The foregoing problems are overcome and other advantages are realized by a fiber optic fire and overheat sensor system that includes a fiber optic cable having a lens at a distal end to direct radiation from a fire into the cable and to a radiation detector disposed at a proximal end of the cable. The detector is coupled to a fire sensor. The detector is sensitive to three wavelength bands including, by example, a short wavelength band of approximately 0.8 to approximately 1.1 microns, a mid-wavelength band of approximately 1.3 to approximately 1.5 microns and a long-wavelength band of approximately 1.8 microns to approximately 2.1 microns. A controller, such as a microprocessor, analyzes the fire sensor output signals which correspond to the two spectral bands to determine if a fire is present. In accordance with one embodiment of the invention the fiber optic conductor is doped with a material selected for a fluorescent emission characteristic having wavelengths within the long-wavelength band. A fiber optic coupler launches the output of a radiation source, such as a laser diode, into the fiber optic cable. This source of radiation is periodically modulated and may be, by example, pulsed or sinusoidal. The fiber optic cable both transmits the source radiation to the distal end and also returns the fluorescence and fire signal from the distal end to the detector. The fluorescent material is pumped by the source at a first wavelength and the rate of decay or the phase shift of a resulting fluorescent emission is measured and correlated with predetermined decay rates or phase shifts to derive the temperature of the material and, hence, the ambient temperature of a region within which the material is disposed.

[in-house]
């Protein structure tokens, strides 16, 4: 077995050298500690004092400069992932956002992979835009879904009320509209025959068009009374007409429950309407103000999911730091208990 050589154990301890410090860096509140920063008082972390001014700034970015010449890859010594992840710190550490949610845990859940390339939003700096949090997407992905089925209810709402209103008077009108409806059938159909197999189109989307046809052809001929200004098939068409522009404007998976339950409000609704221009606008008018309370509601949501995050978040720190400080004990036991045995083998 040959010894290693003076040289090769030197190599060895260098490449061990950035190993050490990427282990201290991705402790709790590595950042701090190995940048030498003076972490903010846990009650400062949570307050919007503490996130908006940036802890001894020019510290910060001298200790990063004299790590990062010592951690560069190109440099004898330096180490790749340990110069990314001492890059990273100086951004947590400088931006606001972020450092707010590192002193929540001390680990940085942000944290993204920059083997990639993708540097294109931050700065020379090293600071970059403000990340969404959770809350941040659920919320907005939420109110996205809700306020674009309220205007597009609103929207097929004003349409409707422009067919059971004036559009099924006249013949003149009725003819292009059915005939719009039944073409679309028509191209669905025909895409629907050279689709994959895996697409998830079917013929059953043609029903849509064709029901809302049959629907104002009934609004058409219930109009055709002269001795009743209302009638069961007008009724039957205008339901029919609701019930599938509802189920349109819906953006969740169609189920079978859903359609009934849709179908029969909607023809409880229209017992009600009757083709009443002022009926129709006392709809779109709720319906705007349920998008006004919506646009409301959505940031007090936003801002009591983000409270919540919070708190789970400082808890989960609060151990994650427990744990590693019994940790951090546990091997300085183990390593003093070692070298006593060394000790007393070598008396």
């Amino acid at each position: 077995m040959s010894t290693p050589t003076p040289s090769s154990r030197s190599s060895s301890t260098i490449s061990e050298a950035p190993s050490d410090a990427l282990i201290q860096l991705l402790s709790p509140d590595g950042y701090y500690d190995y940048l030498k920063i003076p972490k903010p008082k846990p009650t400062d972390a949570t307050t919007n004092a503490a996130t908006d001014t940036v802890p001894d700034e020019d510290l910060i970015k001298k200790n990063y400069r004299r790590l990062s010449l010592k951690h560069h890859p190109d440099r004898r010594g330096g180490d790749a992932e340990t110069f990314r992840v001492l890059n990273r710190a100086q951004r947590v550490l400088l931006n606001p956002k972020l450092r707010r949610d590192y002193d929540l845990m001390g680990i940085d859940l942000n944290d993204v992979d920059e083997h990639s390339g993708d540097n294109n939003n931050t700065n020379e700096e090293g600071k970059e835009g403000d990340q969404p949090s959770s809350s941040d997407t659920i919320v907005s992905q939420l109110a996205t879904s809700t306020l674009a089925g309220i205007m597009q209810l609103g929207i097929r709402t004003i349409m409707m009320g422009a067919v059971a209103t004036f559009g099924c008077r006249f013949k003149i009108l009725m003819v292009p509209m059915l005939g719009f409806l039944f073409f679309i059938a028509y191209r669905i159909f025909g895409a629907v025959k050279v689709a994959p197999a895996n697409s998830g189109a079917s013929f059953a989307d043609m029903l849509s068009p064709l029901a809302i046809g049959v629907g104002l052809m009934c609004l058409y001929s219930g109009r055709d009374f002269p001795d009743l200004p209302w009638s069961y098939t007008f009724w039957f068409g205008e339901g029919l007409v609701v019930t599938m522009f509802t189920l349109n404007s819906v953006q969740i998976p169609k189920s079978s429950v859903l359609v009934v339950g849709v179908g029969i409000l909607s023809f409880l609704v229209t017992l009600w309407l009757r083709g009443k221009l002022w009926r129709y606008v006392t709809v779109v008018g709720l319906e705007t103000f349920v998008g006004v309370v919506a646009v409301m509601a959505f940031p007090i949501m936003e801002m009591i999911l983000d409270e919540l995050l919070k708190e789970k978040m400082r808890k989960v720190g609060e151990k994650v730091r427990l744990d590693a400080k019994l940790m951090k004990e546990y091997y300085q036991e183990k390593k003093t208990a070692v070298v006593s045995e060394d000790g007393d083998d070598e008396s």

In another embodiment of the invention the fiber optic conductor is doped with a material selected for a temperature dependent radiation absorption characteristic. An amount of injected radiation absorbed within the fiber is correlated with the temperature of the fiber.
The above set forth and other features of the invention will be made more apparent in the ensuing Detailed Description of the Invention when read in conjunction with the attached Drawing, wherein:
FIG. 1 is a block diagram which illustrates the various optical and electrical components which comprise a fire detection and temperature measurement sensor which is one embodiment of the invention;
FIG. 1a is a block diagram which shows in greater detail the sensor of FIG. 1;